For most potential customers, the high price of new EVs is still a barrier. The cost of a new EV is substantially more than an equivalent petrol car, even though the gap has narrowed substantially over the last few years.

As an example, the Vauxhall Corsa Electric has a starting price of about £32K as of March 2023. A similarly-equipped petrol version, with similar performance, costs about £24K. But you can also get an entry-level Corsa for as little as £18K, albeit with less performance and fewer luxuries. The same story is repeated across the new car market.

There are ways of helping to close this gap further, such as financing an electric car by salary sacrifice for those buyers who are eligible, instead of using traditional car finance products like a PCP or lease.

The cost of electricity has also increased significantly in recent years, which has changed the equation for customers. Many people have been prepared to swallow a higher price for an electric car in return for lower running costs, as long as they ended up in roughly the same place overall each month.

The last year has been dominated by rapidly increasing energy costs, which has undoubtedly put a lot of people off switching from a petrol car to an electric one. It remains to be seen how electricity prices shift again over the next year, but it’s a concern that’s not going away in a hurry.

Charging

After costs, the other big concern is charging infrastructure and what will happen when millions more electric cars are added to our roads. As critics regularly point out, millions of households across the UK don’t have the luxury of their own charging point at home, meaning they have to rely on public charging infrastructure.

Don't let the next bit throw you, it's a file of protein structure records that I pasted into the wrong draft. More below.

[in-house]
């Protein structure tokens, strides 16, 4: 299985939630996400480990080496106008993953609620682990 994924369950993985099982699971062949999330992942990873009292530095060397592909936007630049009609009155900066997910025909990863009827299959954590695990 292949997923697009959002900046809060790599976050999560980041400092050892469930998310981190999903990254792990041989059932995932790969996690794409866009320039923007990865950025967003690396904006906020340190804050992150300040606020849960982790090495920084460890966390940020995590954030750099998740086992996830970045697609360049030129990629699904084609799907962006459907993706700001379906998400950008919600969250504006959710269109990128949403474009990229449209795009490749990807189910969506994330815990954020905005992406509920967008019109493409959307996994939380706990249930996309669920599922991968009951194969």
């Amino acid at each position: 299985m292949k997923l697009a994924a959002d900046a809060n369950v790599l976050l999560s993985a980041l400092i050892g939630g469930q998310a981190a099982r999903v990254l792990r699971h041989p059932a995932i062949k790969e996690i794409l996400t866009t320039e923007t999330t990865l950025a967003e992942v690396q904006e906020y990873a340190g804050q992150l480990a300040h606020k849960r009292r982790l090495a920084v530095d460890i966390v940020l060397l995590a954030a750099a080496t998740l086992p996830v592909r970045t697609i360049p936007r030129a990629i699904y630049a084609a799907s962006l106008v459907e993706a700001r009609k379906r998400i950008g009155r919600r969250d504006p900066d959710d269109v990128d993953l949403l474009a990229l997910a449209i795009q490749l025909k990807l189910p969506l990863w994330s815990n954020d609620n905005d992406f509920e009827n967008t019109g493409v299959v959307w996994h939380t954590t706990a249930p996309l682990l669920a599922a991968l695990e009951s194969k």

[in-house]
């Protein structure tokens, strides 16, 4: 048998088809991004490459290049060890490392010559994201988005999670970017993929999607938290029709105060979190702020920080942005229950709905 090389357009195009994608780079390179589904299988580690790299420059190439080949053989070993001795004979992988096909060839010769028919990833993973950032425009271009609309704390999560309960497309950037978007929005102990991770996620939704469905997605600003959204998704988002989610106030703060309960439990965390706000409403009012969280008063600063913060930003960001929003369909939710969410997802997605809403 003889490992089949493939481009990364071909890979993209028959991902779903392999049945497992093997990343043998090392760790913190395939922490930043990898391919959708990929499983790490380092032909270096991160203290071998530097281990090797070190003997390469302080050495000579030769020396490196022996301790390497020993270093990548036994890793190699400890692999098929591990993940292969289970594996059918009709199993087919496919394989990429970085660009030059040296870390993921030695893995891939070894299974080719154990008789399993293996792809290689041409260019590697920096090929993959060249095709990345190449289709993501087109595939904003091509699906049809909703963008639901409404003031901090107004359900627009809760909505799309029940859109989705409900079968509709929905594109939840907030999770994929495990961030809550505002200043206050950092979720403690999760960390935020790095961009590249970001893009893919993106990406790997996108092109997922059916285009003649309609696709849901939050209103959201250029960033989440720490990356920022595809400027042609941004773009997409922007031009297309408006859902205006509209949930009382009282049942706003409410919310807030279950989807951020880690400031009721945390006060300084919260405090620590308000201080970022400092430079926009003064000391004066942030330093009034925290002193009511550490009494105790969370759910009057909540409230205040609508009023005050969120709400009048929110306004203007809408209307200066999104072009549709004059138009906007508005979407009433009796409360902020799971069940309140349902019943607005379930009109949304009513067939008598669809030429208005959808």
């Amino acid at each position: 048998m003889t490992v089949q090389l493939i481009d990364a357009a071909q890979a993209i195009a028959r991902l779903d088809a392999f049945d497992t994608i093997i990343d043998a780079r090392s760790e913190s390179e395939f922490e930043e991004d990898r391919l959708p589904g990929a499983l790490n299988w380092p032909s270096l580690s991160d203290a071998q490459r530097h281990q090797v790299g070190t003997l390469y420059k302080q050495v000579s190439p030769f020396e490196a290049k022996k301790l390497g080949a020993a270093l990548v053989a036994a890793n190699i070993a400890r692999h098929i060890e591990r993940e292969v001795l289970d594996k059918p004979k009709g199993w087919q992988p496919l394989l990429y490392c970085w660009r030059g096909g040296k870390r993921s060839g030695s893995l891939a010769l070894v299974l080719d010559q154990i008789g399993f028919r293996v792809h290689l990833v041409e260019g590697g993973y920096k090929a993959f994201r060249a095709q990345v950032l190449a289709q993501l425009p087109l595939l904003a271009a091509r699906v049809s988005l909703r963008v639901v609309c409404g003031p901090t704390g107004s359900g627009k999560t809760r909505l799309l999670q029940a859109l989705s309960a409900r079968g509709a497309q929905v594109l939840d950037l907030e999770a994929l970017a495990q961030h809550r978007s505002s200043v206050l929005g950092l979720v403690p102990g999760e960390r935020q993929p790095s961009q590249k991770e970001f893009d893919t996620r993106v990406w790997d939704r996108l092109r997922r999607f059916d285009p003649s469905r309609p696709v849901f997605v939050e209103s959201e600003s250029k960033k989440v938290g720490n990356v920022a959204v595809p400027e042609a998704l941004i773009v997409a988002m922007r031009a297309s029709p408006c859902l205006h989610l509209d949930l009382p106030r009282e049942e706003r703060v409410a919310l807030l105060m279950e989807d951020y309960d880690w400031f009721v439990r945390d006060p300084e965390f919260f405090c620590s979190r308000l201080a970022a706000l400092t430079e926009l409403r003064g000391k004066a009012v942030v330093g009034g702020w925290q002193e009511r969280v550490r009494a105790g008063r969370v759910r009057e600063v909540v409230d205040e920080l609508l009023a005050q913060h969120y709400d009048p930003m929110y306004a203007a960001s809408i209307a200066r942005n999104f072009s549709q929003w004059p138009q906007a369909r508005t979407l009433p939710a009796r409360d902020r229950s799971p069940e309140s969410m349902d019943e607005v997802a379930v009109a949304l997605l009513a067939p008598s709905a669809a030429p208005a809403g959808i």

As of March 2023, there are more than 20,000 public charging points in the UK (by comparison, there are about 8,000 petrol stations), so the infrastructure is already better than most people realise. However, it still needs significant improvement.

Obviously, any car plugged into a charging point needs to stay connected for significantly longer than a car at a petrol station – maybe half an hour for a quick top-up or a few hours for a fuller charge at a slower charging point. Therefore, we will ultimately need millions of charging points to provide a seamless charging experience across the whole country once EVs become the default option for most households.

Technology is helping with charging concerns, both in terms of availability and costs. Smartphone apps and satnav systems can direct drivers to available chargers when out on the road, and can also manage charging at home so that the car is only charging overnight when electricity prices are at their lowest.

Conclusion

There are obviously issues to overcome if you are considering buying an electric car, such as the cost of the car in the first place. But in the new car market, at least, range anxiety should not be one of those concerns.

Choose the right EV for you and you’ll no more worry about running out of power than you did in your previous petrol or diesel car during normal day-to-day driving. There is certainly a change of mindset required for longer journeys, but the reality has tended to be far less problematic than the enduring perceptions.

Tabloid newspapers love to jump on any scare stories about EV ownership, but almost every ownership survey conducted over the years has shown that the vast majority of owners are happy to have made the switch, and very few ever switch back to a petrol or hybrid car.

For those who are not yet convinced, the good news is that EV technology continues to develop rapidly, so the numbers will continue to shift in favour of electricity over fossil fuels as we get closer to the end-of-decade cut-off for new petrol or diesel cars.

Additional reporting by Stuart Masson.

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Andrew Charman
Andrew Charman
Andrew is a road test editor for The Car Expert. He is a member of the Guild of Motoring Writers, and has been testing and writing about new cars for more than 20 years. Today he is well known to senior personnel at the major car manufacturers and attends many new model launches each year.